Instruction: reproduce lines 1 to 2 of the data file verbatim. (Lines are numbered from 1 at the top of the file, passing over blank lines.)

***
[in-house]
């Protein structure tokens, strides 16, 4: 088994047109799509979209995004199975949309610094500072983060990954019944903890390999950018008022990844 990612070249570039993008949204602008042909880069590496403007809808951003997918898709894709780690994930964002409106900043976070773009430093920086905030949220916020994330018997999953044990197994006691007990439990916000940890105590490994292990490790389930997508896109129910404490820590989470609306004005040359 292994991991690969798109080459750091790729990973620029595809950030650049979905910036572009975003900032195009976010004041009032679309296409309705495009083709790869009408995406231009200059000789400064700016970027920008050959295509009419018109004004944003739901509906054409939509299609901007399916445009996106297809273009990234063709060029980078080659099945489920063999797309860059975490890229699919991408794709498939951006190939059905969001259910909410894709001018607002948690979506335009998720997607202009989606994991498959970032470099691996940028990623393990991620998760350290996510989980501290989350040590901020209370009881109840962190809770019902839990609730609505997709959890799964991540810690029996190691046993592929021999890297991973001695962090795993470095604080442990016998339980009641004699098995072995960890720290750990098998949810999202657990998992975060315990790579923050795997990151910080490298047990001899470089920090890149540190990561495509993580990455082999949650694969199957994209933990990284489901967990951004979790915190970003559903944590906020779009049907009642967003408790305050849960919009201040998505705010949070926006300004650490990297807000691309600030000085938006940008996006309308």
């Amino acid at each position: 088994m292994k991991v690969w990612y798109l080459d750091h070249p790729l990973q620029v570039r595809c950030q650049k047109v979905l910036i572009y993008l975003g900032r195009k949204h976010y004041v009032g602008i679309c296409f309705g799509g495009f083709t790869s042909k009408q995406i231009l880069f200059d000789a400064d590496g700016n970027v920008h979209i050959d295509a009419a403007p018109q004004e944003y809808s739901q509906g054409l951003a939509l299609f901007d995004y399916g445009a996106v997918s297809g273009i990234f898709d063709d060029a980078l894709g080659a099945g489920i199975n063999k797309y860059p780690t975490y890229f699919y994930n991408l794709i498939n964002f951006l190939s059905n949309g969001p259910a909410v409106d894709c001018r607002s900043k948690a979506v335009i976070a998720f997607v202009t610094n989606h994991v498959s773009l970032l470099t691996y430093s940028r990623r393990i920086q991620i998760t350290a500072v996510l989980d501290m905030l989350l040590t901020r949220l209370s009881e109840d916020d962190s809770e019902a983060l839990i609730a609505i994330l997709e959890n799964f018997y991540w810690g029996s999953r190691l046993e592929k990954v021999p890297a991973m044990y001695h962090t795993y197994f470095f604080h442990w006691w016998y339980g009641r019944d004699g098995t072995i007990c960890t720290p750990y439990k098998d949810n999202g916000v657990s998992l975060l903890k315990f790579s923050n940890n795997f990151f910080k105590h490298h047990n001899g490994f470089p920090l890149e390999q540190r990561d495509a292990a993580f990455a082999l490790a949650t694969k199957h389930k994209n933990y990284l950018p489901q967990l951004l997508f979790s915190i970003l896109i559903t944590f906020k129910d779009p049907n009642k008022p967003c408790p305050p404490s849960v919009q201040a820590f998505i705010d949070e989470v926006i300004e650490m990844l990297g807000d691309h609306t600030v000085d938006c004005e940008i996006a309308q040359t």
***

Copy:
[in-house]
């Protein structure tokens, strides 16, 4: 088994047109799509979209995004199975949309610094500072983060990954019944903890390999950018008022990844 990612070249570039993008949204602008042909880069590496403007809808951003997918898709894709780690994930964002409106900043976070773009430093920086905030949220916020994330018997999953044990197994006691007990439990916000940890105590490994292990490790389930997508896109129910404490820590989470609306004005040359 292994991991690969798109080459750091790729990973620029595809950030650049979905910036572009975003900032195009976010004041009032679309296409309705495009083709790869009408995406231009200059000789400064700016970027920008050959295509009419018109004004944003739901509906054409939509299609901007399916445009996106297809273009990234063709060029980078080659099945489920063999797309860059975490890229699919991408794709498939951006190939059905969001259910909410894709001018607002948690979506335009998720997607202009989606994991498959970032470099691996940028990623393990991620998760350290996510989980501290989350040590901020209370009881109840962190809770019902839990609730609505997709959890799964991540810690029996190691046993592929021999890297991973001695962090795993470095604080442990016998339980009641004699098995072995960890720290750990098998949810999202657990998992975060315990790579923050795997990151910080490298047990001899470089920090890149540190990561495509993580990455082999949650694969199957994209933990990284489901967990951004979790915190970003559903944590906020779009049907009642967003408790305050849960919009201040998505705010949070926006300004650490990297807000691309600030000085938006940008996006309308």